Issues and Crisis Management

It is highly likely every organisation will need to address an issue or crisis publicly at some point and therefore a plan to manage these situations is essential.

Anticipating what could happen in a business, and then developing an approach that is practised can help limit any long term damage from a negative occurrence.

Elements to be covered by an Issues and Crisis Management plan, include:

  • Defining spokespeople, protocols, roles and responsibilities of leaders in the crisis management team (CMT), with key spokespeople also needing to be media trained
  • Identifying the stakeholders and confirming best channels of communication for each group
  • Confirming media contact database and keeping this up to date
  • Scenario development so you can anticipate what may happen
  • Develop templates for communication responses including holding statements
  • Question and answer document - anticipating some of the potential enquiries
  • Role playing the crisis response involving members of the team
  • Establish issues monitoring and logging process

Successful issues and crisis management relies on having key elements of a plan in place and then following a process from identifying an issue, to making sure there’s an opportunity to add value to a situation, and developing a comment opportunity in order to communicate key messages.

It takes practice and the confidence to get involved as a spokesperson and it’s recommended this is developed early on and reviewed regularly.

PR - Oscar Wilde

The more that can be planned in advance the better an organisation will be prepared.  Regular review and practice of the plan is important.

Using technology to keep the Crisis Management Team in touch with an issue, such as a WhatsApp group can also be useful.

PR is dead.  Long live PR.

A few years ago, there was a lot of discussion in New Zealand about the changes to traditional media and the threat to public relations.  Digital agencies blossomed and PR seemed to have been left in the lurch.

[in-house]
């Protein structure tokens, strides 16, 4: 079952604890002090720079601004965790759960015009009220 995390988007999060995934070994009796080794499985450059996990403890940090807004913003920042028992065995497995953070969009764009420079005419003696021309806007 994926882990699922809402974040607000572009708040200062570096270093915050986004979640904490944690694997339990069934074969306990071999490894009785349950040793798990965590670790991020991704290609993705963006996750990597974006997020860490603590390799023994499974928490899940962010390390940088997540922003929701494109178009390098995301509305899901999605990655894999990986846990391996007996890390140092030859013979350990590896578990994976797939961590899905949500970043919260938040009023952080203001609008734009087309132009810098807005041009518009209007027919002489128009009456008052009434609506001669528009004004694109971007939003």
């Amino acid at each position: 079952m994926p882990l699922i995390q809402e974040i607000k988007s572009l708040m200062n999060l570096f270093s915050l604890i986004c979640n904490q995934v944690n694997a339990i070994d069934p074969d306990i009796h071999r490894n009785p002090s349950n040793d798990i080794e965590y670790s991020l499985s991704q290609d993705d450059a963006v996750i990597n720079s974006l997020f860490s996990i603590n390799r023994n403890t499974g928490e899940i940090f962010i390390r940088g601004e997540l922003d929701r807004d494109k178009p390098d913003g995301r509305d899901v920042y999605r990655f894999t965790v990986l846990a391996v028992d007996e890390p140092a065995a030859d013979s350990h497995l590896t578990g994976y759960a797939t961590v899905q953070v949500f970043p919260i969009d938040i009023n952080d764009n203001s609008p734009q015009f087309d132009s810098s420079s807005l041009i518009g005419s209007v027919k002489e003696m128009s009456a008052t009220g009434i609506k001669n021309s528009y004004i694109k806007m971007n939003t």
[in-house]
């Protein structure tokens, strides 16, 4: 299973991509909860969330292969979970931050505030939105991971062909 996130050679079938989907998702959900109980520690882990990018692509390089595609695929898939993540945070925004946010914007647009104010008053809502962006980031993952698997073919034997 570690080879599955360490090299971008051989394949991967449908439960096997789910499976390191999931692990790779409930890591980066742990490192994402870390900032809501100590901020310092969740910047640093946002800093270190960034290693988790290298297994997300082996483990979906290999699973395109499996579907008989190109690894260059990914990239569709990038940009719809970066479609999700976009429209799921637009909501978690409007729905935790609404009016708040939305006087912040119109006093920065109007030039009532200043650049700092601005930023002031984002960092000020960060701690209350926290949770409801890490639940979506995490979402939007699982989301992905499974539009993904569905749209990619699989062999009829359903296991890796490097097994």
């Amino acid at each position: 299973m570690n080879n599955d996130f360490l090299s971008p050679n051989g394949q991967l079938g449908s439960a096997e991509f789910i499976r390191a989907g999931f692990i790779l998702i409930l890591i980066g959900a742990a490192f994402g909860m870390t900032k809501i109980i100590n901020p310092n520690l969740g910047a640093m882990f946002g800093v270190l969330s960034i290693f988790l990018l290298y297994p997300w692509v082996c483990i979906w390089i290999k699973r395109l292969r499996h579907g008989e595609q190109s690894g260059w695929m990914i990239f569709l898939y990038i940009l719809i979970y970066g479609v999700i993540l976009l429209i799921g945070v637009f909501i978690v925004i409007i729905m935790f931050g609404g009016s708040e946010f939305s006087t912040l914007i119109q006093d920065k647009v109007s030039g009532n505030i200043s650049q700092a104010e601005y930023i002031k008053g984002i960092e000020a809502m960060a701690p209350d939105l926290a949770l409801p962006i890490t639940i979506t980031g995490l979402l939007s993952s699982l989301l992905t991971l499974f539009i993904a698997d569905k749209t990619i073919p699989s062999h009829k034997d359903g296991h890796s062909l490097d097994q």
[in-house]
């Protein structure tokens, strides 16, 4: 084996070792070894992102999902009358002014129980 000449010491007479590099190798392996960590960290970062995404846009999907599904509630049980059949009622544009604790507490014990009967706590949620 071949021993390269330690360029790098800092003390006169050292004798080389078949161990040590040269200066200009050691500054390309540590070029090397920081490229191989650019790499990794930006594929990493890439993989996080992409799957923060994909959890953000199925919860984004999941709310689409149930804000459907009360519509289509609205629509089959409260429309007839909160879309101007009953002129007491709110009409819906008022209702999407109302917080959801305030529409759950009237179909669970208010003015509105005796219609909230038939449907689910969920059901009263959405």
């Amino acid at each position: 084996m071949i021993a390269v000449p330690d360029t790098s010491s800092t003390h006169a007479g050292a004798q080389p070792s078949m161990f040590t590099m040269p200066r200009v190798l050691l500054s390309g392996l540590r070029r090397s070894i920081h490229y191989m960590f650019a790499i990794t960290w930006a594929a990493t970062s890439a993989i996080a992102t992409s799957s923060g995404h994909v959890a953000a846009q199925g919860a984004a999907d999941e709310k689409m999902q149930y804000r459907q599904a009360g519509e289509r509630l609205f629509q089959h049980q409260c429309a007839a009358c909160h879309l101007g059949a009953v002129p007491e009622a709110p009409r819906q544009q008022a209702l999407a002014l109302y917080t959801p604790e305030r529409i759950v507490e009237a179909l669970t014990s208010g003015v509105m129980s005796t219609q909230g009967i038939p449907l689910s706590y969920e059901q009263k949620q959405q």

Now, nothing could be further from the truth.  

With an ever changing and burgeoning communications landscape the role of PR is growing constantly, infiltrating different channels and becoming central to all delivery of messages and stories.  

It’s not what it used to be, and that is a good thing.  To maximise PR’s value it just needs different thinking.


Jonathan Tudor | Public Relations

Jonathan Tudor  | Director

I was introduced once as: “here’s the person I was talking about who’s been in PR forever.”  Tongue in cheek, yes, but fairly accurate - let’s say more than 20 years and less than 30.

No grass has grown under my shoes, in that time.  I’ve worked with PR celebrities and the occasional magician, in the UK, Middle East and New Zealand, and for several world leading agencies.

I’ve served countless well-known brands and businesses, in an eclectic range of industries, worked as an independent consultant and established an agency with a difference, Storicom.  Throughout, my passion has been the importance of service, informing and being precise.

The renaissance currently underway for PR is its most significant evolution - communication has become an ever-present management tool to drive a business in the direction it wants to go.  I’m committed to helping people achieve this.

Present and Past Public Relations Clients

Present & Past PR Clients